Christian Bedat with his late mother Simone (a co-founder of Raymond Weil) started Bedat & Co. in 1996 and by 2000 had already soared to such heights that Gucci Group bought 85 percent. Tom Ford, then the creative force behind Gucci, who championed the acquisition, exited in 2004 and fils Bedat left in 2006.
Not many in the closely-knit Swiss watch industry expected Christian to stay on the sideline forever, and three years later he quietly founded Red8 selling watches online. As he puts, it, “I had an online project since 2009. I didn’t promote. It was a small business.”
Late last year in a conversation with Jay Vullings, his former U.S. president at Bedat & Co., he said they were discussing “what to do in the United States?”
Bedat (below right) continues, “As we talked (the question came) what if we created a brand totally dedicated for the U.S. market?”
The conclusion: Bedat says, “If we do Red8USA, then we could do Red8Japan and Red8Brazil, which means we would create a global brand that is the sum of the national brands, but within each country there are individual differences, but when you look at them from afar they are from the same family.”
It’s the antithesis of what the big global brands are doing. “It’s different from selling the same thing at the same price all around the world. It’s cousins instead of twins,” the watch genius told Elite Traveler during an interview at Couture Las Vegas, a show for the trade.
While it may sound a bit like Richard Branson’s collection of Virgin airline franchises, the Geneva resident says it’s merely a coincidence. “I never thought about it, so it’s hard to give you an answer,” Bedat claims, quickly adding that he views a comparison to the British entrepreneur favorably.
How is Red8USA going to make an impact when Bedat says today it takes at least $30 million in advertising to create noise in a market like the U.S.? He and Vullings have brought aboard their former communications guru from Bedat & Co. Lisa Newman Levine who has crafted a social media strategy to create cost-effective buzz, and Bedat says, “In the world we live where there is a race for luxury, and luxury is defined often by price, for me it is defined by aesthetics and craftsmanship and sophistication and who wears it.”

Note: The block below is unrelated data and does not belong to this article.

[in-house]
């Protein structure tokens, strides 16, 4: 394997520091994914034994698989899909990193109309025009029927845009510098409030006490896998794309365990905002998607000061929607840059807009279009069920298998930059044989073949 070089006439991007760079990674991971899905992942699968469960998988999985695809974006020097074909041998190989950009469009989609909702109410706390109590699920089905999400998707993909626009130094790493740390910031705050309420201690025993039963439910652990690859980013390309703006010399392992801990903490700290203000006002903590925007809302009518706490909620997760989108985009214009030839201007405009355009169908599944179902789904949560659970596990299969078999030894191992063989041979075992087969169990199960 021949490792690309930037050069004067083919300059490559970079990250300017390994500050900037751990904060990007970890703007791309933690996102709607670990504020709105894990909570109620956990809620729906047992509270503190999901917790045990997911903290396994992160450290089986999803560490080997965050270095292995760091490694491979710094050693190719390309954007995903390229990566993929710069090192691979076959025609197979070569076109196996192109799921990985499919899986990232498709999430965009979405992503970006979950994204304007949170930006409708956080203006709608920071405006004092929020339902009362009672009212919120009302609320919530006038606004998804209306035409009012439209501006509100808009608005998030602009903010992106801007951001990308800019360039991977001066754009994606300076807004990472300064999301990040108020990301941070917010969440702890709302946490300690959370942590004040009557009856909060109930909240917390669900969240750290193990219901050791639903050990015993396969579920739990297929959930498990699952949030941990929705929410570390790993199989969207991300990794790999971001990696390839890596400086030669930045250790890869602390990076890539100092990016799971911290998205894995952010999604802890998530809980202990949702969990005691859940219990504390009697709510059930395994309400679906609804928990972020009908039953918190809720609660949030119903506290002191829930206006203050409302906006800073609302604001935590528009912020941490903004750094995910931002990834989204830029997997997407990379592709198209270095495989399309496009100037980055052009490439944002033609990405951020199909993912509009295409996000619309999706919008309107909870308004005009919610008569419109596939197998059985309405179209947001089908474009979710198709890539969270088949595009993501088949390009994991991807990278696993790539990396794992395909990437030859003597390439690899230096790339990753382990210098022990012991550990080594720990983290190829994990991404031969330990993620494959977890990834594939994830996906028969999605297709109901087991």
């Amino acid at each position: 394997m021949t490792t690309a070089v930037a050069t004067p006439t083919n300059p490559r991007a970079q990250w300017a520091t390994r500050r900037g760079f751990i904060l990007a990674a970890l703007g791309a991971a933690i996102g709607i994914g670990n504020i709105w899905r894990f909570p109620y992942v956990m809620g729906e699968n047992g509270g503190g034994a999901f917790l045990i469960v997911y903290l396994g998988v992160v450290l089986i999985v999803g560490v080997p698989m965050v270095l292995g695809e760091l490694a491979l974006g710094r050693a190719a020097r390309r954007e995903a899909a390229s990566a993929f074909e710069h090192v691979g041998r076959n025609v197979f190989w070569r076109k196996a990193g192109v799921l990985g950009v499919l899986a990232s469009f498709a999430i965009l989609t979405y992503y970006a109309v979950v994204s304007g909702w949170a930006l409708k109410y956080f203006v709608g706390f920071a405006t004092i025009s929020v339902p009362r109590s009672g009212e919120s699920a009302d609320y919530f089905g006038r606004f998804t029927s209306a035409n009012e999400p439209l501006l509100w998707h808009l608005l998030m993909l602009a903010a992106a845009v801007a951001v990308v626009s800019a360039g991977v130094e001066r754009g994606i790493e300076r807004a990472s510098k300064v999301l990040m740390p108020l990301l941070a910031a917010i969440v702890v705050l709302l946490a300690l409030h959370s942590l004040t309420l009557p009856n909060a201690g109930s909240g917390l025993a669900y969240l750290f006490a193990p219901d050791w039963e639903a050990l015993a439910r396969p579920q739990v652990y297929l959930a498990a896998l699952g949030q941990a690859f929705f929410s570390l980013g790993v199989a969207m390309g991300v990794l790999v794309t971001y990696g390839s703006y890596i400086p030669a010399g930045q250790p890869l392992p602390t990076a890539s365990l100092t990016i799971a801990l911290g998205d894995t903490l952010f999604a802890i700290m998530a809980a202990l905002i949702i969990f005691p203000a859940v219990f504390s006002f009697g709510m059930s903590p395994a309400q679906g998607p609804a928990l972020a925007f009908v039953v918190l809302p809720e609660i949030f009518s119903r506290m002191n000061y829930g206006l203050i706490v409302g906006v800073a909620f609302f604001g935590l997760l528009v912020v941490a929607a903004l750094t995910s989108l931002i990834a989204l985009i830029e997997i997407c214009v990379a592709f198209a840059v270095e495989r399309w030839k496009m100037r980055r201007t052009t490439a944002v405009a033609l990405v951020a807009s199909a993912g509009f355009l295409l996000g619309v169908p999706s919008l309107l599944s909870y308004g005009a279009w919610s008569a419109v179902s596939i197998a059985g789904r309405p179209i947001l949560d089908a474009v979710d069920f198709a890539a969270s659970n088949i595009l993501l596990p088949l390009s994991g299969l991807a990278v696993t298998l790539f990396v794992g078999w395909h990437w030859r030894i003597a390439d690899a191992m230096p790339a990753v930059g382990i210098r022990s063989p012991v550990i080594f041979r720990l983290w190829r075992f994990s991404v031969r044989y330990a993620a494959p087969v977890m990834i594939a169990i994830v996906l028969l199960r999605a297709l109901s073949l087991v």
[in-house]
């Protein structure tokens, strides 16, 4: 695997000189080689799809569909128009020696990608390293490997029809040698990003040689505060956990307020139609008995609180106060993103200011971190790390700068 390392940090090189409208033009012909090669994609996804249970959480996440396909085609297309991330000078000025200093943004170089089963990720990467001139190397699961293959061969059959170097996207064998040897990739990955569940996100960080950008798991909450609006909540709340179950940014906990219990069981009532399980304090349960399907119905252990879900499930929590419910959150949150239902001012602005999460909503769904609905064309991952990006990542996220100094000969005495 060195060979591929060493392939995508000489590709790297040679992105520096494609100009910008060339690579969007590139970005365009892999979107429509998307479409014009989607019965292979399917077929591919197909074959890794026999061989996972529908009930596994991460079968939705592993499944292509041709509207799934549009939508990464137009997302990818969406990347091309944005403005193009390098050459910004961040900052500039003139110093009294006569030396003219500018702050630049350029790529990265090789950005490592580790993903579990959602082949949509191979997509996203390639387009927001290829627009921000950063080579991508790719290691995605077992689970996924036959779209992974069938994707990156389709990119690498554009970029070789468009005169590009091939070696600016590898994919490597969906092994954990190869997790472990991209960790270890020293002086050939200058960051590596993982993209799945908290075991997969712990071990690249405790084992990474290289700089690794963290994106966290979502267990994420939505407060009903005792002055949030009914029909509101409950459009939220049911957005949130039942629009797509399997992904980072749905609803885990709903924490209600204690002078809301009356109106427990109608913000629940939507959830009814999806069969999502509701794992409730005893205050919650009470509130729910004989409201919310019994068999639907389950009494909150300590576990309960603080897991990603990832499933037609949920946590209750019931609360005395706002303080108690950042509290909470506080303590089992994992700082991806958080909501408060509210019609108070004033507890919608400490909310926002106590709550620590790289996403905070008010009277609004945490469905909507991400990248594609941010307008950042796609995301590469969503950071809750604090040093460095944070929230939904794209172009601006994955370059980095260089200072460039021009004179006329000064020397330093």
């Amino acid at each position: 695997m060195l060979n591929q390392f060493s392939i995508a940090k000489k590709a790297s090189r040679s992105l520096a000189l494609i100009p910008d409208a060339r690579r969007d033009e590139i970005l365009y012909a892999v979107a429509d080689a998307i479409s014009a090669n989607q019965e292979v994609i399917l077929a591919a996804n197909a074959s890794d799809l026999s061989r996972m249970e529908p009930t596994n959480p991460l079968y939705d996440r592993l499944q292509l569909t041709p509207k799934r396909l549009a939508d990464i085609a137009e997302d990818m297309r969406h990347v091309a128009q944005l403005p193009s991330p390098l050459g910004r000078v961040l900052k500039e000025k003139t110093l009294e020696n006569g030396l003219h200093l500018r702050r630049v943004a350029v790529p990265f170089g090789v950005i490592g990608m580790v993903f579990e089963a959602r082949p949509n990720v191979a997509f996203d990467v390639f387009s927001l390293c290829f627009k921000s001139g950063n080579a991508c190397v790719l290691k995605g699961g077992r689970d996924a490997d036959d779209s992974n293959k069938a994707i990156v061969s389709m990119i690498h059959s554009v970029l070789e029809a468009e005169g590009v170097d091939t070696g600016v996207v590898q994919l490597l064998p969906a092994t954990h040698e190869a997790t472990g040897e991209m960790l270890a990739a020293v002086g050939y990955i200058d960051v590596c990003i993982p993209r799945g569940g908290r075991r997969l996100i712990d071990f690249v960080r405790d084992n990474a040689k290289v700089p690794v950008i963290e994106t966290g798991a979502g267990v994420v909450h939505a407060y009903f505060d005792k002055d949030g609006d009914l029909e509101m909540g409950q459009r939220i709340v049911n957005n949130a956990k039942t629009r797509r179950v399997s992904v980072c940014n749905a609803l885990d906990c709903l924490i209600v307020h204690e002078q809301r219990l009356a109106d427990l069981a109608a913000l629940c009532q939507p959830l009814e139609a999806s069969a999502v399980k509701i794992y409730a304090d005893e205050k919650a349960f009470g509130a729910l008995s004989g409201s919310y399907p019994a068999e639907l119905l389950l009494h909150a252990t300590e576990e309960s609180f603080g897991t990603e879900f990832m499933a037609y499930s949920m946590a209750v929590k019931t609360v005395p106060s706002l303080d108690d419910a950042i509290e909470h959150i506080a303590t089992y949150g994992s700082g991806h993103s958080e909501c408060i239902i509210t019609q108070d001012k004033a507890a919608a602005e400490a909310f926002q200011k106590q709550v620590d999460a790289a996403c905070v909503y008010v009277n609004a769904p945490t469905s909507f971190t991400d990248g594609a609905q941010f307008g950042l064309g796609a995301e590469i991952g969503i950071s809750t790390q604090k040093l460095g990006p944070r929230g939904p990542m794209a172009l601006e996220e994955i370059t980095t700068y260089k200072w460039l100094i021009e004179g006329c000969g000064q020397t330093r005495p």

Red8USA has created “a product that is elegant, cool and sleek and doesn’t cost a fortune, so it doesn’t arrive as competition to the existing brands, but more as an addition and doesn’t take sales away from anybody. The person who buys our watch is still going to buy the other watches he or she buys.”
But can one do a luxury watch with a price range from $695 to $2,495? “These are my roots in terms of design and quality. We will produce in Asia,” Bedat says, adding, “People think producing in Asia is bad, but this is no longer the case. When I visited the assembly plant I was blown away by the cleanliness and the technology. We are using a Japanese movement. If you know the Japanese, they are meticulous. It is all about details. It is the highest quality.”
Creating something new is easier said than done. “The idea is to bring something that is not there, something that does not exist,” Bedat says, continuing, “To bring something new is challenging because everything is out there. We offer a fine watch where the band is a crocodile look in rubber. When you see the product you will be amazed. We manufacture with titanium, sapphire crystal, automatic movement, water resistant to 100 meters.”
Bedat adds his watches will be split between men and women, and the 16-piece offering will be displayed in sleek case that will enable retailers to give it a high profile in their showcases. While one might assume a product such as this will be mass distribution, Bedat counters, “We want to treat an affordable product the same way as the top end price product, so we want only top end retailers. We will fulfill a price point that for the high end retailer offers a look and product that is an addition.”